My very first Android phone was a Samsung Captivate Glide. I called it Soarin. I had to; calling it the Captivate Glide just felt ridiculous. The Samsung Captivate Glide was the QWERTY Keyboard variant of the Samsung Galaxy S II. The Glide was the follow-up to the Samsung Captivate, the AT&T-tailored version of the original Galaxy S, which had over a dozen different named variants in in the US alone. It was the dawning of a new era for Android — and for stupid-ass phone names.
The Captivate Glide is actually on the tame end of the spectrum if we look back over the last decade of Android phone naming. The Samsung Galaxy S II Epic Touch 4G. The T-Mobile MyTouch 4G Slide. The Lenovo Phab 2 Pro. The Acer Liquid Zest Plus. The Casio G'zOne Commando...
And now, the Samsung Galaxy S20 Ultra 5G, because somehow in the last 10 years, Samsung hasn't found a better way to name a slab of silicon, glass, and metal.
There's a lot to be excited about in 2020 when it comes to smartphones. After a few years of stagnation and relative uniformity, things are about to get inventive and fresh and weird. We've got folding phones! We've got (mainstream) 5G phones! We've got circular phones! Cool, great, but for the love of all that is sane and logical in this world, could we maybe rein it in with the naming in 2020?
Once upon a time, Motorola did something bold, daring, and sane: they simplified their smartphone portfolio down to three lines: The Moto X, the Moto G, and the Moto E — Droids don't count since those are carrier contractual obligations. They cut down the clutter and made it easy for buyers to figure out which of their phones they wanted. This worked amazingly well, with the Moto G becoming one of the most popular phone brands in Central and South America. But then Lenovo wanted to have its cake and eat it, too, so the Moto G line split into two models, then three, then four.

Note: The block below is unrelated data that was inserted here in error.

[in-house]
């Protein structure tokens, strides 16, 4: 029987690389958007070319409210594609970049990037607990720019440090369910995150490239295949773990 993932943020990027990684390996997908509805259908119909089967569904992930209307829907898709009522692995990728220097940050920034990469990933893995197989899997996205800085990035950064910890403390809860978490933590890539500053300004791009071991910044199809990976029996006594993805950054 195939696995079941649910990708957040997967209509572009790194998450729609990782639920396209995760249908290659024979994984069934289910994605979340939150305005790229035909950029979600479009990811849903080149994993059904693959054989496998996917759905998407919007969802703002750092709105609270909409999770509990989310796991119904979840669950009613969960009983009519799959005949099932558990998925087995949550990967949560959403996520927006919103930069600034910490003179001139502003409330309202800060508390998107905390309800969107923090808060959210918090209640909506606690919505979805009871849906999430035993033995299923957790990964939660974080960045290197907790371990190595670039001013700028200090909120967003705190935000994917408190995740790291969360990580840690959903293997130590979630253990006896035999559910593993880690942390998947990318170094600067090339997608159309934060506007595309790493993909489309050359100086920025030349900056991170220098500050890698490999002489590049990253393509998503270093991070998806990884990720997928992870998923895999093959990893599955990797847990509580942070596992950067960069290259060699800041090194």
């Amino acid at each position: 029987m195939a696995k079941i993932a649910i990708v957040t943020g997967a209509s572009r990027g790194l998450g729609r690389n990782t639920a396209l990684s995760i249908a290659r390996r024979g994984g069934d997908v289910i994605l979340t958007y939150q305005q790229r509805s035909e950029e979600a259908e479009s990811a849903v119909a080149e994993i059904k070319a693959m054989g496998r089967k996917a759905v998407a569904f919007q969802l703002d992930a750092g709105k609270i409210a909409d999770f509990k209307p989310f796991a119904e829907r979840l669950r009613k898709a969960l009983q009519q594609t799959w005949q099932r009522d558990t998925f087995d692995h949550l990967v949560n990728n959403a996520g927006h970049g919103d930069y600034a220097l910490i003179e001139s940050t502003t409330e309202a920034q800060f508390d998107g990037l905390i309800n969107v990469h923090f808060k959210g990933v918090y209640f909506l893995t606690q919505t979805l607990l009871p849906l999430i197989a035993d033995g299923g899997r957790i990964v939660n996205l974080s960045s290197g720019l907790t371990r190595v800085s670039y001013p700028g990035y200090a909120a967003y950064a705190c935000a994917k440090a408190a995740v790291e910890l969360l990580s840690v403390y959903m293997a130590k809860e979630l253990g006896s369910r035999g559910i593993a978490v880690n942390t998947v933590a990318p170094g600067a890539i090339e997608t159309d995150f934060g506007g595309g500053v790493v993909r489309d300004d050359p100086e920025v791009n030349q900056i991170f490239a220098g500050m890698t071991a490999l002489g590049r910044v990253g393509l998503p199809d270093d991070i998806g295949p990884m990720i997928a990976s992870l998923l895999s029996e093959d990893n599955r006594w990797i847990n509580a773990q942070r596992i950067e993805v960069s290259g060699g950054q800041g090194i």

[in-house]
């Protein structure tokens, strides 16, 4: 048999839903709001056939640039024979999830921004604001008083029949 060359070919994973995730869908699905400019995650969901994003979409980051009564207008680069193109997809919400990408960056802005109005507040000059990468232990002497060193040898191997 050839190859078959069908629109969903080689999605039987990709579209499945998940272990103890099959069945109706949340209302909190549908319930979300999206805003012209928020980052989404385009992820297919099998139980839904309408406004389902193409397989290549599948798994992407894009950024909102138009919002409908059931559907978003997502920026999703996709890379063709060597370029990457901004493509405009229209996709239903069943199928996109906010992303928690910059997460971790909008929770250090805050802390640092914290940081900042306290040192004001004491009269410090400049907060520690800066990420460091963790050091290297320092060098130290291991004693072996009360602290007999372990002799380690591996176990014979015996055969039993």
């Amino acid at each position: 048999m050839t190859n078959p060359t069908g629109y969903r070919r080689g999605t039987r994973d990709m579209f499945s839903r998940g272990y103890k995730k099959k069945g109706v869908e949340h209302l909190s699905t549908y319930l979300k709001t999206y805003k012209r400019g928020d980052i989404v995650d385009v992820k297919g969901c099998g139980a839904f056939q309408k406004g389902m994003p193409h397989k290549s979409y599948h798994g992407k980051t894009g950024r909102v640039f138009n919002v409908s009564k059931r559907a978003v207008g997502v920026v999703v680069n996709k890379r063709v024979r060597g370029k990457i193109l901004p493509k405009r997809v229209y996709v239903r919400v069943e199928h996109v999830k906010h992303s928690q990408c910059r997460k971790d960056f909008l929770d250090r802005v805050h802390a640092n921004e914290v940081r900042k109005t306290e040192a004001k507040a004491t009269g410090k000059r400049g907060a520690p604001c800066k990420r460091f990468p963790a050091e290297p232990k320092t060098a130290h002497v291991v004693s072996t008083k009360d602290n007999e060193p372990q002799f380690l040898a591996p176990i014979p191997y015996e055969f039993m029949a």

Brand marketers want phone names to be instantly recognizable and associated with its successful predecessors. And so when a model splits, we end up with the Galaxy S20 and the Galaxy S20+. And then when the models split again between 4G and 5G, we get the Galaxy S20 5G and the Galaxy S20+ 5G. And then they decide the want to Gigantamax a phone, so that one has to still be a Galaxy S20 5G, but it needs to have a modifier that's even cooler than Plus. Better than Plus....
Hey, that'll work. Samsung Galaxy S20 Ultra 5G!
Let's give another example: we now think there's going to be three versions of the Pixel 4a. Last year we had the Pixel 3a and Pixel 3a XL, so we'll now have the Google Pixel 4a and Google Pixel 4a XL, plus an extra 5G model that will presumably be called the Google Pixel 4a XL 5G. It's the logical assumption, it follows the easy pattern and makes it easy for buyers to tell where it falls in the Pixel 4a lineup...
You can do better Google, Samsung, and Motorola, and please, in this new decade, let's try something new with the names: each phone gets 3 words and 50 characters maximum, including the company name. 3 words basically rules out tacking on "5G" at the end, and can hopefully encourage some newer, more useful series names you could adopt instead.
In other news this week....
- I agree with Jerry about Google's incentive to get Steam working properly on Chrome OS, and Valve's incentive to get Steam into more living rooms with Chromeboxes.
- Andrew Martonik is utterly wrong about notification sounds and can sit there in his wrongness and get used to it. Cute/nerdy/cool notification tones are great, and you will pry them from my cold, dead hands!!! For a lot of people, and especially a lot of women, we don't in fact keep our phone on our person at all times; they don't fit in our front pockets! So they're on the table, or buried in our purse, on propped up on a wireless stand/throne, and that notification tone is very important.
- However the EU's attempt to standardize chargers on mobile devices shakes out, my goal for 2020 is to not only buy absolutely nothing that still charges with micro-USB, but to recommend to you fine folks only gear that can charge via USB-C. My phones, laptops, power banks, and headphones all charge via USB-C and with the exception of my OnePlus 6T and my Bludio headphones, everything can charge off the same 45W Power Delivery charger in my living room and at my standing desk.
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Ara Wagoner was a staff writer at Android Central. She themes phones and pokes YouTube Music with a stick. When she's not writing about cases, Chromebooks, or customization, she's wandering around Walt Disney World. If you see her without headphones, RUN. You can follow her on Twitter at @arawagco.